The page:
The Bee Gees

Chord Progression Transitions Between Song Sections

With most good chord progressions, there is a sense that the progression is making one chord (the tonic) sound like a kind of musical target. As each chord happens, you hear that tonic chord approaching, and when it finally happens it sounds musically satisfying. Example: C  Dm  G  Em  Am  Dm  Gsus4  G7  C (I […]

Gently Rising Song Melodies Create Musical Momentum

When a song melody moves upward, you hear an intensifying of musical energy. That’s because of the nature of the human voice. The higher we sing, the more tension we hear in the voice. You know that when you’re singing at the very top of your range that you hear that bit of strain. In […]

Adele - Someone Like You

The Psychology of Song Section Durations

In the world of music composition, songs in the popular genres (pop, rock, country, folk, and most of their subgenres) tend to be short, at around 4 minutes or so as a norm. Yes, some subgenres such as progressive rock will feature songs that are much longer, but brevity is a feature of most pop […]

John Newman - Losing Sleep

Constructing the Bridge Section of Your Song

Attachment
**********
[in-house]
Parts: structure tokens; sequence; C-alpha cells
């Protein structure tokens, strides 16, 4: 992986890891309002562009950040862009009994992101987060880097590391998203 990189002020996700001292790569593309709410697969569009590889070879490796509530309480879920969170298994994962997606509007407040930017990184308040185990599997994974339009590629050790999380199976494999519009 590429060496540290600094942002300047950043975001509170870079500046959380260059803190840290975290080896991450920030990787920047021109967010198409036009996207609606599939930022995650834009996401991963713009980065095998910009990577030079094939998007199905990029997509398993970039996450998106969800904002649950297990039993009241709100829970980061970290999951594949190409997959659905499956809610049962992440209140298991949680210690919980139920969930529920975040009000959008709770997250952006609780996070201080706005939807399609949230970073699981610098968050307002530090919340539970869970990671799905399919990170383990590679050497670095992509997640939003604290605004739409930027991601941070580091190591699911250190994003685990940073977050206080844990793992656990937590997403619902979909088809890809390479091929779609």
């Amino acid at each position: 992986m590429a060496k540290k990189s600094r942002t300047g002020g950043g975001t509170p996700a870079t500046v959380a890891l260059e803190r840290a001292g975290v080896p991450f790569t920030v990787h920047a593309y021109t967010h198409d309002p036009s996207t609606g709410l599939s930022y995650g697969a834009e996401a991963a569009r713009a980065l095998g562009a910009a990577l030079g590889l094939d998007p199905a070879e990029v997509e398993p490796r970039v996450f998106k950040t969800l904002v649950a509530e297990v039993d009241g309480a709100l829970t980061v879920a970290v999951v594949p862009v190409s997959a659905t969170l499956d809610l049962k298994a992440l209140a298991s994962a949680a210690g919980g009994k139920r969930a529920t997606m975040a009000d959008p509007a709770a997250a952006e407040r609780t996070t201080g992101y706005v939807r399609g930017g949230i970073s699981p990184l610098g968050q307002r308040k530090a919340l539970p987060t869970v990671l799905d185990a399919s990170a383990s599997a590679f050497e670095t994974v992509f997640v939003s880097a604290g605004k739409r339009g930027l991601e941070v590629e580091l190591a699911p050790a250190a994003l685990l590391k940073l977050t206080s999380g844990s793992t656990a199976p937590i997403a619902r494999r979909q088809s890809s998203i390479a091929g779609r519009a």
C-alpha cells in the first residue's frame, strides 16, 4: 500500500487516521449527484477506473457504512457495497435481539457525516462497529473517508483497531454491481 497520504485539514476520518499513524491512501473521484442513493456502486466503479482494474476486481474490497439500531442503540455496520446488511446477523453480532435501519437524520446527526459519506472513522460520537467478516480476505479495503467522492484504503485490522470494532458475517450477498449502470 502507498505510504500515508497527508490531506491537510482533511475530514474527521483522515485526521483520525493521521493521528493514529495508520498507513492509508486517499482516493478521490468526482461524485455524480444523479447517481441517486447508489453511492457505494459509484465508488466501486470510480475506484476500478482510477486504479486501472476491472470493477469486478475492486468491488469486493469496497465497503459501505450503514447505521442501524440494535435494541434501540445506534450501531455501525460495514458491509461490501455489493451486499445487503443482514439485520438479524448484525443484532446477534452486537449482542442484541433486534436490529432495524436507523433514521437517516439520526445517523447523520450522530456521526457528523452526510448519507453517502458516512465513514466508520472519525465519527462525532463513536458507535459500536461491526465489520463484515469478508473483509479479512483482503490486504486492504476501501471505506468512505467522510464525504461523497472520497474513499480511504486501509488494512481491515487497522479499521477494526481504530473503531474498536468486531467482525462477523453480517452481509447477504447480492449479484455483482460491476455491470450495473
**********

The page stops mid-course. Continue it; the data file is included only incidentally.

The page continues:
I’d be in favour of a name other than bridge to describe the optional song section that occurs after the second chorus. Maybe “section 3.” A bridge implies that its main job is to transition from one thing to another newer thing, and to make that a smooth connection. But a song’s bridge most often takes the […]

Guitarist - songwriter

How to Brainstorm Ideas For Your New Song

You’re sitting in your room with a blank piece of paper and a guitar. How do you get the songwriting process started? Where do your ideas come from? And how do you maintain a fresh supply of ideas so that songwriting can be a daily activity? I think if you’re using the same process every […]

Studio singer

How Similar Must the Verse and Chorus Be Within a Song?

For most songs, the verse and chorus melodies are different. That’s the most common circumstance. But there are times, you will notice, when you’ve written a verse and a chorus that sound fine on their own, but don’t seem to work together. On the face of it, it seems that there doesn’t need to be […]